molecule within a cell that is physically separated from a chromosomal DNA
DNA
and can replicate independently. They are most commonly found as small circular, double-stranded DNA molecules in bacteria; however, plasmids are sometimes present in archaea and eukaryotic organisms. In nature, plasmids often carry genes that may benefit the survival of the organism, for example antibiotic resistance. While the chromosomes are big and contain all the essential genetic information for living under normal conditions, plasmids usually are very small and contain only additional genes that may be useful to the organism under certain situations or particular conditions. Artificial plasmids are widely used as vectors in molecular cloning, serving to drive the replication of recombinant DNA sequences within host organisms
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Viral Latency
Virus
Virus
latency (or viral latency) is the ability of a pathogenic virus to lie dormant (latent) within a cell, denoted as the lysogenic part of the viral life cycle.[1] A latent viral infection is a type of persistent viral infection which is distinguished from a chronic viral infection. Latency is the phase in certain viruses' life cycles in which, after initial infection, proliferation of virus particles ceases. However, the viral genome is not fully eradicated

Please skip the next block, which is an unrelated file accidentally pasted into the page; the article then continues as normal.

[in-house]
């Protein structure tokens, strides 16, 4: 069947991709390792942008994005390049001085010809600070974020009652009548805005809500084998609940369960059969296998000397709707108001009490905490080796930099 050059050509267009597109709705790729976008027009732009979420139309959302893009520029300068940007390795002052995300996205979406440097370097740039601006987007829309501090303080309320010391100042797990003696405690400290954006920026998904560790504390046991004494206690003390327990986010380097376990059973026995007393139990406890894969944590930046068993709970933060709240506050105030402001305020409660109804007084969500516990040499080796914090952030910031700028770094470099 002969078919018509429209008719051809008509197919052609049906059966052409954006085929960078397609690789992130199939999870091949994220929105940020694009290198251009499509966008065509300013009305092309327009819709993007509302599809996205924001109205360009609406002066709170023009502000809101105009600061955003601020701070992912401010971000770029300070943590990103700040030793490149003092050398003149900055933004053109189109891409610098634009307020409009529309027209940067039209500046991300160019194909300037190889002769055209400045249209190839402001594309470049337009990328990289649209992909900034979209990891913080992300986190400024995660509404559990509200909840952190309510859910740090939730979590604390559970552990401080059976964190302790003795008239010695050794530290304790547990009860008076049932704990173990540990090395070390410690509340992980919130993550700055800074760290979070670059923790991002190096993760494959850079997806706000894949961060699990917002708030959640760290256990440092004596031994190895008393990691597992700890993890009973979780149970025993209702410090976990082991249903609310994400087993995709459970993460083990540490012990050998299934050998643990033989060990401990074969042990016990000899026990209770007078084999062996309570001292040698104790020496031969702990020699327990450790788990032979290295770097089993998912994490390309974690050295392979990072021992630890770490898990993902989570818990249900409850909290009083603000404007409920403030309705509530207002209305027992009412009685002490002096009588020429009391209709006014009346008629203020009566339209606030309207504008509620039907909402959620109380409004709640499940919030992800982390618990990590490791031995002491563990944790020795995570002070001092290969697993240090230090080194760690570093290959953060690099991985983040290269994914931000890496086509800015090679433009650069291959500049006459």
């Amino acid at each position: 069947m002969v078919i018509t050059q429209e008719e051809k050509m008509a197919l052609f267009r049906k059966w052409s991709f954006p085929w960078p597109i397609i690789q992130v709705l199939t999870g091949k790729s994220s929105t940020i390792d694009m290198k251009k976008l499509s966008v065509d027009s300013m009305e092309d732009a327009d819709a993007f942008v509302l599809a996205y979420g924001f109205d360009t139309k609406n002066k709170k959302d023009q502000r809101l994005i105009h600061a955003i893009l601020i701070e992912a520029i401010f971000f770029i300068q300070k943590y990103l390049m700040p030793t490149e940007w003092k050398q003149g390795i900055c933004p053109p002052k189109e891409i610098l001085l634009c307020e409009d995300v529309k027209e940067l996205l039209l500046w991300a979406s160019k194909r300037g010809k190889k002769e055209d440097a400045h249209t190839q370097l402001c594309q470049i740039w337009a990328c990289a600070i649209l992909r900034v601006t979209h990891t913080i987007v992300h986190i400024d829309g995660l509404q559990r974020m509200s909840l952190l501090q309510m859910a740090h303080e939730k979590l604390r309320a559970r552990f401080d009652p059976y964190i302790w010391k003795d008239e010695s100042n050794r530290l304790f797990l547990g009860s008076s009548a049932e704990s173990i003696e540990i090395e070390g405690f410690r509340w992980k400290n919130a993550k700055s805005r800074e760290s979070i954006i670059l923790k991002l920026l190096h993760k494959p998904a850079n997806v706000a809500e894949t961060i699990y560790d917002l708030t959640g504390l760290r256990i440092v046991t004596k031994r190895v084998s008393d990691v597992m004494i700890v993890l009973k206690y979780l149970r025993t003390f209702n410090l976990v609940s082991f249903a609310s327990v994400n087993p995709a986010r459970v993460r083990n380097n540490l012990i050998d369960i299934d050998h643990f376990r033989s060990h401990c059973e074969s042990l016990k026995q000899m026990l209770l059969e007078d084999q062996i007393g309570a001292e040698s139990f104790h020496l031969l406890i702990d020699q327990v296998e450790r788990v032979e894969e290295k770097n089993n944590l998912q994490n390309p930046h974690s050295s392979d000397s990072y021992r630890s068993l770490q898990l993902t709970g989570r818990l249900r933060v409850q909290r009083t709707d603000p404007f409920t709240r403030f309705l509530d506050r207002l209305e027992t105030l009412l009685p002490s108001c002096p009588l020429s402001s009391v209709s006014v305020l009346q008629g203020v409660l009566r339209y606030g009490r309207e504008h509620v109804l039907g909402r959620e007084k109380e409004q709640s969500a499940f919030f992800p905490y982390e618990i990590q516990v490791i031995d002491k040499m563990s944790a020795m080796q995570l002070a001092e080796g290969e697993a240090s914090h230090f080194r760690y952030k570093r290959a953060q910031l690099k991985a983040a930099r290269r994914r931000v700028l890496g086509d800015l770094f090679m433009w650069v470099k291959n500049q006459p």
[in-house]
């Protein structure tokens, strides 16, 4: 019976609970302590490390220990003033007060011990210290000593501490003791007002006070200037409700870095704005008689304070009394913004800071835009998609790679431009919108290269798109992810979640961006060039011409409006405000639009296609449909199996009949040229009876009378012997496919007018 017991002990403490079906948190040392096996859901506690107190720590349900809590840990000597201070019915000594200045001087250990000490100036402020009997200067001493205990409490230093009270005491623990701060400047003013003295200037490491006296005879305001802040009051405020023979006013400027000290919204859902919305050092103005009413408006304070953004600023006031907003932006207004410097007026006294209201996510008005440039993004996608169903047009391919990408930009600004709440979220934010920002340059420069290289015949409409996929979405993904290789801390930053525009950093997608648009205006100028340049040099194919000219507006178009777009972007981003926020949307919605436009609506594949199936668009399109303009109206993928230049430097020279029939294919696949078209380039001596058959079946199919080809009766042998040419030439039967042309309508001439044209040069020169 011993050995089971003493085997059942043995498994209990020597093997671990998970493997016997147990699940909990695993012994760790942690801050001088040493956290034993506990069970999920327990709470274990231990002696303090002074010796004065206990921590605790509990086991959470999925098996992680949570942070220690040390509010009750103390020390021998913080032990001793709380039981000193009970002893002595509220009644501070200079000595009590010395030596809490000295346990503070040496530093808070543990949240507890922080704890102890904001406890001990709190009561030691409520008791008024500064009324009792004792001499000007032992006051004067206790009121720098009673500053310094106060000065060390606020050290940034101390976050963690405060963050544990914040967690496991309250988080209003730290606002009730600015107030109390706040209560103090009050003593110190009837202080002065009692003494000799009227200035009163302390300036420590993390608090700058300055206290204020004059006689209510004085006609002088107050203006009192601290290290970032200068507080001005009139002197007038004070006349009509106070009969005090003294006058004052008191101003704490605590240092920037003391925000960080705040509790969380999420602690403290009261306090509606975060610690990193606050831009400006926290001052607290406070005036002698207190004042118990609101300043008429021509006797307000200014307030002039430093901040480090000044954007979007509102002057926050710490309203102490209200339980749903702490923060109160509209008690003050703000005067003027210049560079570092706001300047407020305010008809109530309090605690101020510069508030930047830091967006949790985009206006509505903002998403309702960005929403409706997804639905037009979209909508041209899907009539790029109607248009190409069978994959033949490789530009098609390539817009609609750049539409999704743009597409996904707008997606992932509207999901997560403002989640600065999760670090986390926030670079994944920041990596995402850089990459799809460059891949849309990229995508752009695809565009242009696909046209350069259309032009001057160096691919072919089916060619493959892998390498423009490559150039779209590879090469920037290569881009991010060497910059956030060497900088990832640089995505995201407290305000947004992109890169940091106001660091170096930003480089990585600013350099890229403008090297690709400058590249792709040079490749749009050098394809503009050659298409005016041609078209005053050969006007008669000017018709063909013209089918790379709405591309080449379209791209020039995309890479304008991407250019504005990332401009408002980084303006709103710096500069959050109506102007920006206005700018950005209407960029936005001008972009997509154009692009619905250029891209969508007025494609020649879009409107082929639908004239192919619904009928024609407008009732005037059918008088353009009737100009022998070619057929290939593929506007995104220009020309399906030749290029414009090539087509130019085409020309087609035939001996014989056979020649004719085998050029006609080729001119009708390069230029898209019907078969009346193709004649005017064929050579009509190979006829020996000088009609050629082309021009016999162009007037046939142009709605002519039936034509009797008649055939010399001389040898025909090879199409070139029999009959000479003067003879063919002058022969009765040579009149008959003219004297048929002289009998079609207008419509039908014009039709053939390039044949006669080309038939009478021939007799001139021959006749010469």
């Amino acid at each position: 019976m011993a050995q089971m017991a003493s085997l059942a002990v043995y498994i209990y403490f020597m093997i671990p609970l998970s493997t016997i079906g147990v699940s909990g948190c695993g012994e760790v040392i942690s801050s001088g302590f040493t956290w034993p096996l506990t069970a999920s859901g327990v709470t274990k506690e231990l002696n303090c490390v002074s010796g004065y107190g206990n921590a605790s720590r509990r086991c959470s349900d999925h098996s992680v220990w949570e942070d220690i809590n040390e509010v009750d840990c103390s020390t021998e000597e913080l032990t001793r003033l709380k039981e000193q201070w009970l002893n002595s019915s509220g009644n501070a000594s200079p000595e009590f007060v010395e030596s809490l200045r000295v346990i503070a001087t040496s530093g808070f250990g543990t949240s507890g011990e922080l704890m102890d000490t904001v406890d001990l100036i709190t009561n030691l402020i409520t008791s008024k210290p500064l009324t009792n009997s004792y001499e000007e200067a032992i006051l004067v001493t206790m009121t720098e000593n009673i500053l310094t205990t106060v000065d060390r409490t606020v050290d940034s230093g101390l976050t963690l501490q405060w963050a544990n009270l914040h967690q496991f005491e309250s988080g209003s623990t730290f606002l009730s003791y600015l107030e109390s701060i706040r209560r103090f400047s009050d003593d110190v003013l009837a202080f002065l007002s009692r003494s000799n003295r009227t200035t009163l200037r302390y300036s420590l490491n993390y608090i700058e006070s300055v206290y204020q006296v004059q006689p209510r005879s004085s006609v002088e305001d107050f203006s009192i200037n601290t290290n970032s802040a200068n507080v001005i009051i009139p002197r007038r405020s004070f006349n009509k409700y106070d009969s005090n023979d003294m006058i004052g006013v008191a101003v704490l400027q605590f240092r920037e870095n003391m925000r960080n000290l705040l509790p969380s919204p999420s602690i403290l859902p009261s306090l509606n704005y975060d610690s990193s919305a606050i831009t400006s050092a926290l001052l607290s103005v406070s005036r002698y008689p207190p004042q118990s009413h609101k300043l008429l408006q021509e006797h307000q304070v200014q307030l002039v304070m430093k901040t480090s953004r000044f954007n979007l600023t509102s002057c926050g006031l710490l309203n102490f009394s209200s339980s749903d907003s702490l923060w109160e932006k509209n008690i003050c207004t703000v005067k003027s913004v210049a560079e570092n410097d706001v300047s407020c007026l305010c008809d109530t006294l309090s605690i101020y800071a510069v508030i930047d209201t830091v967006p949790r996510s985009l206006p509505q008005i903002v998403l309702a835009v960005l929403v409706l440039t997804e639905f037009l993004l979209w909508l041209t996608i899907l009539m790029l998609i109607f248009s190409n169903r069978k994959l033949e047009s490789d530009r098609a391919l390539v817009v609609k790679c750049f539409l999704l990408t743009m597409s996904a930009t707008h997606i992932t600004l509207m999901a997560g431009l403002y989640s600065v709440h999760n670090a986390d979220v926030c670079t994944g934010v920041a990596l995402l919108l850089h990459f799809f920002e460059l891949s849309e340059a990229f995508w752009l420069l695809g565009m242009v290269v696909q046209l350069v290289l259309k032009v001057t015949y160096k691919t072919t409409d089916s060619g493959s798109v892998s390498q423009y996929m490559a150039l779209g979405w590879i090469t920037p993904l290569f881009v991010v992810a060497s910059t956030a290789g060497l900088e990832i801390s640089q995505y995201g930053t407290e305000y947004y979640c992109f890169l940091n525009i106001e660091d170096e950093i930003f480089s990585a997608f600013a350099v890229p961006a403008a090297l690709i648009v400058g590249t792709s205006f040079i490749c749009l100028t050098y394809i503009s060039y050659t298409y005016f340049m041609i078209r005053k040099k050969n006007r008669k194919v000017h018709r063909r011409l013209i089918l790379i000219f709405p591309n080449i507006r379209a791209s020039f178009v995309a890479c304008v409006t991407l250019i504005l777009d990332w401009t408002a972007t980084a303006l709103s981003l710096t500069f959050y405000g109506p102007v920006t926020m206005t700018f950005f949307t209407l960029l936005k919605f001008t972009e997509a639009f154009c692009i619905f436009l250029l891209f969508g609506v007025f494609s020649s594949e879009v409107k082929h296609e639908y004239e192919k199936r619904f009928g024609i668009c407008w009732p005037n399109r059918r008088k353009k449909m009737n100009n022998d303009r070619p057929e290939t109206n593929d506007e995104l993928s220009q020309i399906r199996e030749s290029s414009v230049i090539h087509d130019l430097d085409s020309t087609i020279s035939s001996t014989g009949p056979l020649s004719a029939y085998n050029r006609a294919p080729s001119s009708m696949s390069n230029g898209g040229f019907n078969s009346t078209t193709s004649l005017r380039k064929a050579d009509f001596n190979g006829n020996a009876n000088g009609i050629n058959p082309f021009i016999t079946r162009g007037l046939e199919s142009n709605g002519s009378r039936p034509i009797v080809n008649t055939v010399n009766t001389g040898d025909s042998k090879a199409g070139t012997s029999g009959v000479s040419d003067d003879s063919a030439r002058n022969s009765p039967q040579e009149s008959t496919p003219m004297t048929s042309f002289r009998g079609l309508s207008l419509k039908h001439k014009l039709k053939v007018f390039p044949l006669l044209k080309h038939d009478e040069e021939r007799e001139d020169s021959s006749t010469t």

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Bacteria
Acidobacteria Actinobacteria Aquificae Armatimonadetes Bacteroidetes Caldiserica Chlamydiae Chlorobi Chloroflexi Chrysiogenetes Cyanobacteria Deferribacteres Deinococcus-Thermus Dictyoglomi Elusimicrobia Fibrobacteres Firmicutes Fusobacteria Gemmatimonadetes Lentisphaerae Nitrospirae Planctomycetes Proteobacteria Spirochaetes Synergistetes Tenericutes Thermodesulfobacteria Thermotogae VerrucomicrobiaSynonymsEubacteria Woese & Fox, 1977[2] Bacteria
Bacteria
(/bækˈtɪəriə/ ( listen); common noun bacteria, singular bacterium) constitute a large domain of prokaryotic microorganisms. Typically a few micrometres in length, bacteria have a number of shapes, ranging from spheres to rods and spirals. Bacteria were among the first life forms to appear on Earth, and are present in most of its habitats
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Cell (biology)
The cell (from Latin
Latin
cella, meaning "small room"[1]) is the basic structural, functional, and biological unit of all known living organisms. A cell is the smallest unit of life. Cells are often called the "building blocks of life"
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Lytic Cycle